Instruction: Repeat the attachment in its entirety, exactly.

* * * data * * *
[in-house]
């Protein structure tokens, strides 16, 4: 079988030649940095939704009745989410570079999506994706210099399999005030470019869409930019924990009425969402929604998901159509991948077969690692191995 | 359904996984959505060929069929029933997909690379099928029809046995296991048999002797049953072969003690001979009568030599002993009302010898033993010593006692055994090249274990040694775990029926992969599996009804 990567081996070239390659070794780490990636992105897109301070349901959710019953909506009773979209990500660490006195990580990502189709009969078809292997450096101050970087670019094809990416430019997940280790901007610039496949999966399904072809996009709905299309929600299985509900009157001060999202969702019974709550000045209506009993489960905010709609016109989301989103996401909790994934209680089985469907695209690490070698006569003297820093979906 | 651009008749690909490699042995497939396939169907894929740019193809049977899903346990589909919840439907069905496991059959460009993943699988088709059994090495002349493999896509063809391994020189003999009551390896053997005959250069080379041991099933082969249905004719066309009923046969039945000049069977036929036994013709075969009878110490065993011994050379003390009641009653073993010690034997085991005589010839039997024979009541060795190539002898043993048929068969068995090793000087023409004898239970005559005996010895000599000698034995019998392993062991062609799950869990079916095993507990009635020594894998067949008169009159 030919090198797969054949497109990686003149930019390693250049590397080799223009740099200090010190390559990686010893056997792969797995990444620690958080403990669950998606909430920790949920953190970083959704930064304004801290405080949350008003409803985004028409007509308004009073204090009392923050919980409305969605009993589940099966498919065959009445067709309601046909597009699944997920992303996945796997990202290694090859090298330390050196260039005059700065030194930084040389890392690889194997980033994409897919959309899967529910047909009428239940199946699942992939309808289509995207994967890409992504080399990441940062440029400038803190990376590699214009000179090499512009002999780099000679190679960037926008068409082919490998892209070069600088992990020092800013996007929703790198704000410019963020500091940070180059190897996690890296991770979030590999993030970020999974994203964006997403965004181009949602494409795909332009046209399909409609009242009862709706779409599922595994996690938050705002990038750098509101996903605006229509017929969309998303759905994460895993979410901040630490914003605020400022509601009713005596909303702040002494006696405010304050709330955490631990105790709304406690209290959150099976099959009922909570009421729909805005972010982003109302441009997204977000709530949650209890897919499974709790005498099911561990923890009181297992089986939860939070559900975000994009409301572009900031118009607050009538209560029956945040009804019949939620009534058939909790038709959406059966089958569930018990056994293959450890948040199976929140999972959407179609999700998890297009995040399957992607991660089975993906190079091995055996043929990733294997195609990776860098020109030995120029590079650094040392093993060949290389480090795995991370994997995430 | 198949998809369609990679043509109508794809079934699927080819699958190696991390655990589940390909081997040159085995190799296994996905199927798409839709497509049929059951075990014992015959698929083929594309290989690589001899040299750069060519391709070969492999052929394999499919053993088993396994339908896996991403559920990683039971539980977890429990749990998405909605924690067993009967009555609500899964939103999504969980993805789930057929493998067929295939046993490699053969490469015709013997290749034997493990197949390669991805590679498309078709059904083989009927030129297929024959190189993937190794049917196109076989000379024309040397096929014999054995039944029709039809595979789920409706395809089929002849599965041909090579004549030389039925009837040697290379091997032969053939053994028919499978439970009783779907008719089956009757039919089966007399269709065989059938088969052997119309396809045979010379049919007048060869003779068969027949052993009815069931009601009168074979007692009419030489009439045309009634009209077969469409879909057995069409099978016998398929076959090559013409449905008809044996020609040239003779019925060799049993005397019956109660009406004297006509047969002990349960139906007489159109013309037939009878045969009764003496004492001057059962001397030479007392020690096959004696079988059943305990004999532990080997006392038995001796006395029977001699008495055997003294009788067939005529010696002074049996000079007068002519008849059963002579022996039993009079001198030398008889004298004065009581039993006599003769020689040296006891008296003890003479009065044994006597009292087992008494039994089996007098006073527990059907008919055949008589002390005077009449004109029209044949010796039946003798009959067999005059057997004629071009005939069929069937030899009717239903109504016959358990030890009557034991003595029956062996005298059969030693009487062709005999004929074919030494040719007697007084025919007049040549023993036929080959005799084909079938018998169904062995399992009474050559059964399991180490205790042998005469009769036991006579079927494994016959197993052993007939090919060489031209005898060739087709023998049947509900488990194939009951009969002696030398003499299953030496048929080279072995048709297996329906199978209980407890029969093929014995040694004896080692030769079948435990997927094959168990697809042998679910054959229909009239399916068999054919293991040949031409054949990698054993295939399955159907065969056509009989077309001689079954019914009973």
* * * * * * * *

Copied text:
[in-house]
């Protein structure tokens, strides 16, 4: 079988030649940095939704009745989410570079999506994706210099399999005030470019869409930019924990009425969402929604998901159509991948077969690692191995 | 359904996984959505060929069929029933997909690379099928029809046995296991048999002797049953072969003690001979009568030599002993009302010898033993010593006692055994090249274990040694775990029926992969599996009804 990567081996070239390659070794780490990636992105897109301070349901959710019953909506009773979209990500660490006195990580990502189709009969078809292997450096101050970087670019094809990416430019997940280790901007610039496949999966399904072809996009709905299309929600299985509900009157001060999202969702019974709550000045209506009993489960905010709609016109989301989103996401909790994934209680089985469907695209690490070698006569003297820093979906 | 651009008749690909490699042995497939396939169907894929740019193809049977899903346990589909919840439907069905496991059959460009993943699988088709059994090495002349493999896509063809391994020189003999009551390896053997005959250069080379041991099933082969249905004719066309009923046969039945000049069977036929036994013709075969009878110490065993011994050379003390009641009653073993010690034997085991005589010839039997024979009541060795190539002898043993048929068969068995090793000087023409004898239970005559005996010895000599000698034995019998392993062991062609799950869990079916095993507990009635020594894998067949008169009159 030919090198797969054949497109990686003149930019390693250049590397080799223009740099200090010190390559990686010893056997792969797995990444620690958080403990669950998606909430920790949920953190970083959704930064304004801290405080949350008003409803985004028409007509308004009073204090009392923050919980409305969605009993589940099966498919065959009445067709309601046909597009699944997920992303996945796997990202290694090859090298330390050196260039005059700065030194930084040389890392690889194997980033994409897919959309899967529910047909009428239940199946699942992939309808289509995207994967890409992504080399990441940062440029400038803190990376590699214009000179090499512009002999780099000679190679960037926008068409082919490998892209070069600088992990020092800013996007929703790198704000410019963020500091940070180059190897996690890296991770979030590999993030970020999974994203964006997403965004181009949602494409795909332009046209399909409609009242009862709706779409599922595994996690938050705002990038750098509101996903605006229509017929969309998303759905994460895993979410901040630490914003605020400022509601009713005596909303702040002494006696405010304050709330955490631990105790709304406690209290959150099976099959009922909570009421729909805005972010982003109302441009997204977000709530949650209890897919499974709790005498099911561990923890009181297992089986939860939070559900975000994009409301572009900031118009607050009538209560029956945040009804019949939620009534058939909790038709959406059966089958569930018990056994293959450890948040199976929140999972959407179609999700998890297009995040399957992607991660089975993906190079091995055996043929990733294997195609990776860098020109030995120029590079650094040392093993060949290389480090795995991370994997995430 | 198949998809369609990679043509109508794809079934699927080819699958190696991390655990589940390909081997040159085995190799296994996905199927798409839709497509049929059951075990014992015959698929083929594309290989690589001899040299750069060519391709070969492999052929394999499919053993088993396994339908896996991403559920990683039971539980977890429990749990998405909605924690067993009967009555609500899964939103999504969980993805789930057929493998067929295939046993490699053969490469015709013997290749034997493990197949390669991805590679498309078709059904083989009927030129297929024959190189993937190794049917196109076989000379024309040397096929014999054995039944029709039809595979789920409706395809089929002849599965041909090579004549030389039925009837040697290379091997032969053939053994028919499978439970009783779907008719089956009757039919089966007399269709065989059938088969052997119309396809045979010379049919007048060869003779068969027949052993009815069931009601009168074979007692009419030489009439045309009634009209077969469409879909057995069409099978016998398929076959090559013409449905008809044996020609040239003779019925060799049993005397019956109660009406004297006509047969002990349960139906007489159109013309037939009878045969009764003496004492001057059962001397030479007392020690096959004696079988059943305990004999532990080997006392038995001796006395029977001699008495055997003294009788067939005529010696002074049996000079007068002519008849059963002579022996039993009079001198030398008889004298004065009581039993006599003769020689040296006891008296003890003479009065044994006597009292087992008494039994089996007098006073527990059907008919055949008589002390005077009449004109029209044949010796039946003798009959067999005059057997004629071009005939069929069937030899009717239903109504016959358990030890009557034991003595029956062996005298059969030693009487062709005999004929074919030494040719007697007084025919007049040549023993036929080959005799084909079938018998169904062995399992009474050559059964399991180490205790042998005469009769036991006579079927494994016959197993052993007939090919060489031209005898060739087709023998049947509900488990194939009951009969002696030398003499299953030496048929080279072995048709297996329906199978209980407890029969093929014995040694004896080692030769079948435990997927094959168990697809042998679910054959229909009239399916068999054919293991040949031409054949990698054993295939399955159907065969056509009989077309001689079954019914009973």